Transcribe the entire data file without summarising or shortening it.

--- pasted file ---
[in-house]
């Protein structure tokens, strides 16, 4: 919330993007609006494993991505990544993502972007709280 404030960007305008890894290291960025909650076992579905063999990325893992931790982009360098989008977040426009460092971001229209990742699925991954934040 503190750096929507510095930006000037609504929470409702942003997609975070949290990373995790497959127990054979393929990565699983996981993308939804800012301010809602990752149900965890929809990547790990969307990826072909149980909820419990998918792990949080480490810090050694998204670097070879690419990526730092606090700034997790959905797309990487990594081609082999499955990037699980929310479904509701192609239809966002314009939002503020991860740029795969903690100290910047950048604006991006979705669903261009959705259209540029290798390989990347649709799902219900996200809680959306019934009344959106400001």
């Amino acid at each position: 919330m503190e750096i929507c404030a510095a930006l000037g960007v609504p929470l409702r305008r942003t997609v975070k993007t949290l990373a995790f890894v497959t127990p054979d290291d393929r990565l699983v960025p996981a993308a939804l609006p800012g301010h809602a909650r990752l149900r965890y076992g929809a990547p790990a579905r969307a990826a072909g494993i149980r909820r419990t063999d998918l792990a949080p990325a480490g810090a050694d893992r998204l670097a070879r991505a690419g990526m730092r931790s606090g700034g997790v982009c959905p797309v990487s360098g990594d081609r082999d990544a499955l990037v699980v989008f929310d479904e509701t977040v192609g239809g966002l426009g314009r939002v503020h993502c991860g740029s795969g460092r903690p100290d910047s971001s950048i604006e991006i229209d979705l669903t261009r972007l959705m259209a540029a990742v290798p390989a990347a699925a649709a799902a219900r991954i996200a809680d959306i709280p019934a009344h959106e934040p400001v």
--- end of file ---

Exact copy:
[in-house]
């Protein structure tokens, strides 16, 4: 919330993007609006494993991505990544993502972007709280 404030960007305008890894290291960025909650076992579905063999990325893992931790982009360098989008977040426009460092971001229209990742699925991954934040 503190750096929507510095930006000037609504929470409702942003997609975070949290990373995790497959127990054979393929990565699983996981993308939804800012301010809602990752149900965890929809990547790990969307990826072909149980909820419990998918792990949080480490810090050694998204670097070879690419990526730092606090700034997790959905797309990487990594081609082999499955990037699980929310479904509701192609239809966002314009939002503020991860740029795969903690100290910047950048604006991006979705669903261009959705259209540029290798390989990347649709799902219900996200809680959306019934009344959106400001």
């Amino acid at each position: 919330m503190e750096i929507c404030a510095a930006l000037g960007v609504p929470l409702r305008r942003t997609v975070k993007t949290l990373a995790f890894v497959t127990p054979d290291d393929r990565l699983v960025p996981a993308a939804l609006p800012g301010h809602a909650r990752l149900r965890y076992g929809a990547p790990a579905r969307a990826a072909g494993i149980r909820r419990t063999d998918l792990a949080p990325a480490g810090a050694d893992r998204l670097a070879r991505a690419g990526m730092r931790s606090g700034g997790v982009c959905p797309v990487s360098g990594d081609r082999d990544a499955l990037v699980v989008f929310d479904e509701t977040v192609g239809g966002l426009g314009r939002v503020h993502c991860g740029s795969g460092r903690p100290d910047s971001s950048i604006e991006i229209d979705l669903t261009r972007l959705m259209a540029a990742v290798p390989a990347a699925a649709a799902a219900r991954i996200a809680d959306i709280p019934a009344h959106e934040p400001v």